A Biological Approach
Managing insect and mite pests on ornamental plants is no longer just a matter of using the same pesticides that you’ve always relied on. A large array of biological and biorational pest management options are now available to growers. There are several reasons to consider adding these to your toolbox.
- They work. Biologically-based controls may not necessarily work the same way as traditional pesticides, but when used properly they can effectively control pests.
- They help preserve the useful life of traditional pesticides. Pesticide rotation is essential to prevent resistance. Adding other tactics to the rotation mix, including biologically-based methods, should be part of your resistance management plan.
- Your workers will appreciate it. No more “I’ve had to spray more than anyone else” arguments. Fewer nagging concerns about whether all those pesticides are really safe. And pregnant employees may be more willing to retain pest management responsibilities.
- Scheduling pest management will become easier. Biological controls are not subject to the Worker Protection Standard, so they have no re-entry interval, while biorational pesticides typically have a 4-hour re-entry. This facilitates scheduling around worker or retail hours.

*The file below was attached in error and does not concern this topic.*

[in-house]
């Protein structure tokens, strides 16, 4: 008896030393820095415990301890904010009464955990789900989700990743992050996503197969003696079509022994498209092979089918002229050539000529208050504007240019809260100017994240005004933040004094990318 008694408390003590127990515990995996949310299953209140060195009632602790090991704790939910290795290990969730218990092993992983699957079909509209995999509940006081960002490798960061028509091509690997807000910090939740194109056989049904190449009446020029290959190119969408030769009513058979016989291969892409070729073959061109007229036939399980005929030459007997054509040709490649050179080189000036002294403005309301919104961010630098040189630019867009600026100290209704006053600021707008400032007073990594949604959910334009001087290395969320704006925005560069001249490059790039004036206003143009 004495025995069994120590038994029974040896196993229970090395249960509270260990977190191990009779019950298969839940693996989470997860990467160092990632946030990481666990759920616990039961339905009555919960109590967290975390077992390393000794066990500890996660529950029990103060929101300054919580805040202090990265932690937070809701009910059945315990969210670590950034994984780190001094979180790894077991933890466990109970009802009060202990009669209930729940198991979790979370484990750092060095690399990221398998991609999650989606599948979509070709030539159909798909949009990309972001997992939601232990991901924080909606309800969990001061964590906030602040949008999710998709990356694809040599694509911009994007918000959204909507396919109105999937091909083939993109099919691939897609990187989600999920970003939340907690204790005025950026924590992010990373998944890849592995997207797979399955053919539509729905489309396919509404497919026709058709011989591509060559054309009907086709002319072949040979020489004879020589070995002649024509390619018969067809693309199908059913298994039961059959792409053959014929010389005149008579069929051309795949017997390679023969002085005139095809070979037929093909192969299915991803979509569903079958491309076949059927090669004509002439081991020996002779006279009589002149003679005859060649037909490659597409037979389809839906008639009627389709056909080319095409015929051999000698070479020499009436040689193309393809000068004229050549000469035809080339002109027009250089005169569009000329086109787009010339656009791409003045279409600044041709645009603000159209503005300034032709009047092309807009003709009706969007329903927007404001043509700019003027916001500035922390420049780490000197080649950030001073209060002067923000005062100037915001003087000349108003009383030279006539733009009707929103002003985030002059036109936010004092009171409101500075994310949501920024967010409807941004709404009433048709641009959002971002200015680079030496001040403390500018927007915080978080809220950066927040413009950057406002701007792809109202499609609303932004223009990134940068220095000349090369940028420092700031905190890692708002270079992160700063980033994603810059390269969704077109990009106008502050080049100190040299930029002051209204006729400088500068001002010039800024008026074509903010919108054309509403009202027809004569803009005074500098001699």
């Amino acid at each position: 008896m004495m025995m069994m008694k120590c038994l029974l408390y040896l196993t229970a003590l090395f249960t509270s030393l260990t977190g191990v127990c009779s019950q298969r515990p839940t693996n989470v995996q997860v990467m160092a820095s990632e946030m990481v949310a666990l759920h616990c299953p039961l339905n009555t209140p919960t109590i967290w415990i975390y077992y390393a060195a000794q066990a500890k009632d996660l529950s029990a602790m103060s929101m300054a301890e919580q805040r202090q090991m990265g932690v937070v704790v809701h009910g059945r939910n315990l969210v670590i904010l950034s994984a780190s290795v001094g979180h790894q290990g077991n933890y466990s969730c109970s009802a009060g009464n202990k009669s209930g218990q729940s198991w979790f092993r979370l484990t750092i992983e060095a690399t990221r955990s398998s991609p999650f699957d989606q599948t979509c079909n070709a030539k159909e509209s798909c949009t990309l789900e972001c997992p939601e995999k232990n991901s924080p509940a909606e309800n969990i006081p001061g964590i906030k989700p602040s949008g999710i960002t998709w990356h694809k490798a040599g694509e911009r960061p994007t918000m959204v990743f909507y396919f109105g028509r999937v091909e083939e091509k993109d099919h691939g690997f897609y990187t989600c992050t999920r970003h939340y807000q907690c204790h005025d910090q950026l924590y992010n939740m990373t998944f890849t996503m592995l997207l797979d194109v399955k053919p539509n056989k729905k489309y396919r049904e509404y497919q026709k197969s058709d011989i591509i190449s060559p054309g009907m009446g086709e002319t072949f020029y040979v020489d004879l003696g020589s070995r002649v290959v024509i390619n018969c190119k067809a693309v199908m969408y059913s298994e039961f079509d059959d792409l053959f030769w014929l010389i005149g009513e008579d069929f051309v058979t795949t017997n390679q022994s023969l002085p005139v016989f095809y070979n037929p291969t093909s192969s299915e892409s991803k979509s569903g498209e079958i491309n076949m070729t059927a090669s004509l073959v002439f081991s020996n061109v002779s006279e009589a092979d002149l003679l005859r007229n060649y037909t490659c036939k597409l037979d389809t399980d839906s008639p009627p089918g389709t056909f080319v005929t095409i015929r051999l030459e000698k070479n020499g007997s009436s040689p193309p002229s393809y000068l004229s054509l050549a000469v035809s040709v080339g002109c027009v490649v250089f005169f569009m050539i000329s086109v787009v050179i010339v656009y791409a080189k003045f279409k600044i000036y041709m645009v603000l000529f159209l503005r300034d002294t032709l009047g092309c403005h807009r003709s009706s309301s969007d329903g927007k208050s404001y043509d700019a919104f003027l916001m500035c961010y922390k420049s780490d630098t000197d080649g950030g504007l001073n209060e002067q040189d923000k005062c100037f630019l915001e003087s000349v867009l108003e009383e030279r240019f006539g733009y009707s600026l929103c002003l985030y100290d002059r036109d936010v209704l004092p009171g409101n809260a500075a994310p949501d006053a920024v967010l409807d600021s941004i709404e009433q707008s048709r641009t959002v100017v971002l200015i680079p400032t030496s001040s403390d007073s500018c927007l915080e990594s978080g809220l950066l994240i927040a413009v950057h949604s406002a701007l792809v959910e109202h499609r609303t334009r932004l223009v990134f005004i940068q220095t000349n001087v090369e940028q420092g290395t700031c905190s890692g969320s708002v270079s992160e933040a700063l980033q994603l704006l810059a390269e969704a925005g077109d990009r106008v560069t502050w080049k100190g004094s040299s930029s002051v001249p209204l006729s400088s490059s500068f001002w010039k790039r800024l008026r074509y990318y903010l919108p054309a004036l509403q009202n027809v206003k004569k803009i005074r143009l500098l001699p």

Biorational and biological pest management options for key pests are described below. Biologically based pest management options tend to work more slowly than conventional chemicals, so they need to be used when pest populations are low. If you try starting this approach in the middle of a significant outbreak you are most likely to fail. If you have never used these products before, it is a good idea to make trial applications to a small area to become comfortable with how they work. Order small quantities of natural enemies before they are needed to assess the quality of material that your supplier is providing. And remember that a good monitoring and record-keeping system is essential to evaluate control efficacy.
Two common species of aphids in greenhouses and nurseries are the green peach aphid and the melon/cotton aphid. Other aphids occasionally seen include the chrysanthemum aphid, cabbage aphid, foxglove aphid and tulip bulb aphid. Besides direct damage, aphids can also transmit viruses to ornamental plants.
Biorational products. Neem (Azatin, Ornazin), BotaniGard, insecticidal soap, horticultural oil and pyrethrums are biorational insecticides that can be used for aphids.